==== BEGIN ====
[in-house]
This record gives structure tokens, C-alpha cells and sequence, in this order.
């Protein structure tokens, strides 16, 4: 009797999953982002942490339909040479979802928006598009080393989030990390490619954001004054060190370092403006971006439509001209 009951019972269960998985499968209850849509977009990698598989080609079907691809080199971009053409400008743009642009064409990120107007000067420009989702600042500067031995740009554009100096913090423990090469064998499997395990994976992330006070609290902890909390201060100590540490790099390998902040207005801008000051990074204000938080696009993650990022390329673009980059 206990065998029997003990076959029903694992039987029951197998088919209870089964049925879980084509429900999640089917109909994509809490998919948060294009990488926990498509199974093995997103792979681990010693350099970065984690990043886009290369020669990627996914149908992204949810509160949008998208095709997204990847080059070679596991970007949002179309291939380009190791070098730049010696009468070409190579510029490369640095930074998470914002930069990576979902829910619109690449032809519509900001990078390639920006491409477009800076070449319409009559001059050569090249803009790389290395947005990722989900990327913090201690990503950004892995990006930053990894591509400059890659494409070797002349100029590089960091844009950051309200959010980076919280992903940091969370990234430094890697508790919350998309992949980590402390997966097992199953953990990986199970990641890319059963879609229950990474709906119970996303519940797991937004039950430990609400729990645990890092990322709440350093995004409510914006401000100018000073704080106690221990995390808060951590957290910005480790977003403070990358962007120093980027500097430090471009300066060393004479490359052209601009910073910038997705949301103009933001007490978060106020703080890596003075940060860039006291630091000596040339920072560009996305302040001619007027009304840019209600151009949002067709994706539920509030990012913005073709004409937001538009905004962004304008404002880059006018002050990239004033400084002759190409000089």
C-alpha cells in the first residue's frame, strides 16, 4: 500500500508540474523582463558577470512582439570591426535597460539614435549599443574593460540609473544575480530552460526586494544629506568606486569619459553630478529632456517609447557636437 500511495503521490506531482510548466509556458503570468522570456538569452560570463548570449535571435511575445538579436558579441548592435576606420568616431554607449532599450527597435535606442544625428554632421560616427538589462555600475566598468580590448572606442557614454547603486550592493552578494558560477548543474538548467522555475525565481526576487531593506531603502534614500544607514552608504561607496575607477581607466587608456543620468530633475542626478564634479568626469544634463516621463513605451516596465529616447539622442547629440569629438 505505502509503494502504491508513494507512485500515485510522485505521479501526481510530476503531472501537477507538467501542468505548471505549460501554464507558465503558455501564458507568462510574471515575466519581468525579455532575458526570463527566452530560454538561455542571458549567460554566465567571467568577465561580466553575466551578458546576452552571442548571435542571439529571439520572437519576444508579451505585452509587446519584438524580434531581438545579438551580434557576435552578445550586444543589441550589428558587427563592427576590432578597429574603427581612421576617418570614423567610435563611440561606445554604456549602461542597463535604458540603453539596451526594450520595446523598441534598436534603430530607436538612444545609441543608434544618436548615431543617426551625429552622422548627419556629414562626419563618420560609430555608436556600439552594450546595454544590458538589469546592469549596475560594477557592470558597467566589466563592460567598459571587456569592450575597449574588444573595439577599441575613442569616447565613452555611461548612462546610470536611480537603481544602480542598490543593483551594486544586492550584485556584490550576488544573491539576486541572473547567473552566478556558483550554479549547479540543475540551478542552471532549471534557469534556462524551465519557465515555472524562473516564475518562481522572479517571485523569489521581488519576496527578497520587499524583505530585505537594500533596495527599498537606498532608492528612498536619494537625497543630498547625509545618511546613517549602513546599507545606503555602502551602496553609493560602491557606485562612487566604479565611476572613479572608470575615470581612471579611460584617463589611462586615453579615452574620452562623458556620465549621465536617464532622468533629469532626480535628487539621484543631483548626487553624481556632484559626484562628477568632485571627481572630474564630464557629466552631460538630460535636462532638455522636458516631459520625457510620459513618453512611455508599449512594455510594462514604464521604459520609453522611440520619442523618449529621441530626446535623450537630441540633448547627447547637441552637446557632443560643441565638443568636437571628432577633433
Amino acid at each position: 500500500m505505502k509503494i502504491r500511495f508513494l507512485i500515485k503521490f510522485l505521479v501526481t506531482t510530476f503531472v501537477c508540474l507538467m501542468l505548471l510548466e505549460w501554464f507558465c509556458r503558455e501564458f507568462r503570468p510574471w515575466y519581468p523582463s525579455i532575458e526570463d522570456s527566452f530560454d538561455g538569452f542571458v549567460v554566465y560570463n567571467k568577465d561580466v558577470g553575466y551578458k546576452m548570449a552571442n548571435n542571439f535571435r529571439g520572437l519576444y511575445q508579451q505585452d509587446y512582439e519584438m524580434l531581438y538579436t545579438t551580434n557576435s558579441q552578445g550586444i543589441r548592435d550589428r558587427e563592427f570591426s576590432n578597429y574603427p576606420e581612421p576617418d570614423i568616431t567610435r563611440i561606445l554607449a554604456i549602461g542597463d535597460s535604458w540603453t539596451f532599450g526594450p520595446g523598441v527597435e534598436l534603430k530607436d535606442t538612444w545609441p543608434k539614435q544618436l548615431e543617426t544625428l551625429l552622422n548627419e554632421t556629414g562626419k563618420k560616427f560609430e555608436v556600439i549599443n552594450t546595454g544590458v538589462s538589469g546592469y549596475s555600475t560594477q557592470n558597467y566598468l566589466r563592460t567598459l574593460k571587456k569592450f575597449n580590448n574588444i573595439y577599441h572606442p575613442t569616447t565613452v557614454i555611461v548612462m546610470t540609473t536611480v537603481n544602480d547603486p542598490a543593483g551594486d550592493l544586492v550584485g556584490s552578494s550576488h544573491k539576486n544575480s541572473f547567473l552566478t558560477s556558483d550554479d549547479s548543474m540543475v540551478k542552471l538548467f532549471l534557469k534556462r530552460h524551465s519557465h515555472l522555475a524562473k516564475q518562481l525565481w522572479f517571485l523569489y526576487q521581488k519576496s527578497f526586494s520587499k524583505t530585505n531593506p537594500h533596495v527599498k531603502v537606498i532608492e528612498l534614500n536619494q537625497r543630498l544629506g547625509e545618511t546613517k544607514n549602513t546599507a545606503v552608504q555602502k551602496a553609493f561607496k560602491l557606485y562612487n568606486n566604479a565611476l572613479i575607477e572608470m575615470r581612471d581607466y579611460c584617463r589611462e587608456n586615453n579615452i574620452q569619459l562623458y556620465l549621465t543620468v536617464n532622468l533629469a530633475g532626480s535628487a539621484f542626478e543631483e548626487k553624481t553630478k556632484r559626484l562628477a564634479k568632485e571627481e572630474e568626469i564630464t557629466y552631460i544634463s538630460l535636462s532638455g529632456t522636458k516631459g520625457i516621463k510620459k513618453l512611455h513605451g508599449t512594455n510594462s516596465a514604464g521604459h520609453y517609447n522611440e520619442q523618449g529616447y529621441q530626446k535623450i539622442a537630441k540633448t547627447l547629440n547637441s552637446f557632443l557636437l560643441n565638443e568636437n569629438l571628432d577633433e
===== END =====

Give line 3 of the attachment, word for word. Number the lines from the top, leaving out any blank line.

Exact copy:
């Protein structure tokens, strides 16, 4: 009797999953982002942490339909040479979802928006598009080393989030990390490619954001004054060190370092403006971006439509001209 009951019972269960998985499968209850849509977009990698598989080609079907691809080199971009053409400008743009642009064409990120107007000067420009989702600042500067031995740009554009100096913090423990090469064998499997395990994976992330006070609290902890909390201060100590540490790099390998902040207005801008000051990074204000938080696009993650990022390329673009980059 206990065998029997003990076959029903694992039987029951197998088919209870089964049925879980084509429900999640089917109909994509809490998919948060294009990488926990498509199974093995997103792979681990010693350099970065984690990043886009290369020669990627996914149908992204949810509160949008998208095709997204990847080059070679596991970007949002179309291939380009190791070098730049010696009468070409190579510029490369640095930074998470914002930069990576979902829910619109690449032809519509900001990078390639920006491409477009800076070449319409009559001059050569090249803009790389290395947005990722989900990327913090201690990503950004892995990006930053990894591509400059890659494409070797002349100029590089960091844009950051309200959010980076919280992903940091969370990234430094890697508790919350998309992949980590402390997966097992199953953990990986199970990641890319059963879609229950990474709906119970996303519940797991937004039950430990609400729990645990890092990322709440350093995004409510914006401000100018000073704080106690221990995390808060951590957290910005480790977003403070990358962007120093980027500097430090471009300066060393004479490359052209601009910073910038997705949301103009933001007490978060106020703080890596003075940060860039006291630091000596040339920072560009996305302040001619007027009304840019209600151009949002067709994706539920509030990012913005073709004409937001538009905004962004304008404002880059006018002050990239004033400084002759190409000089």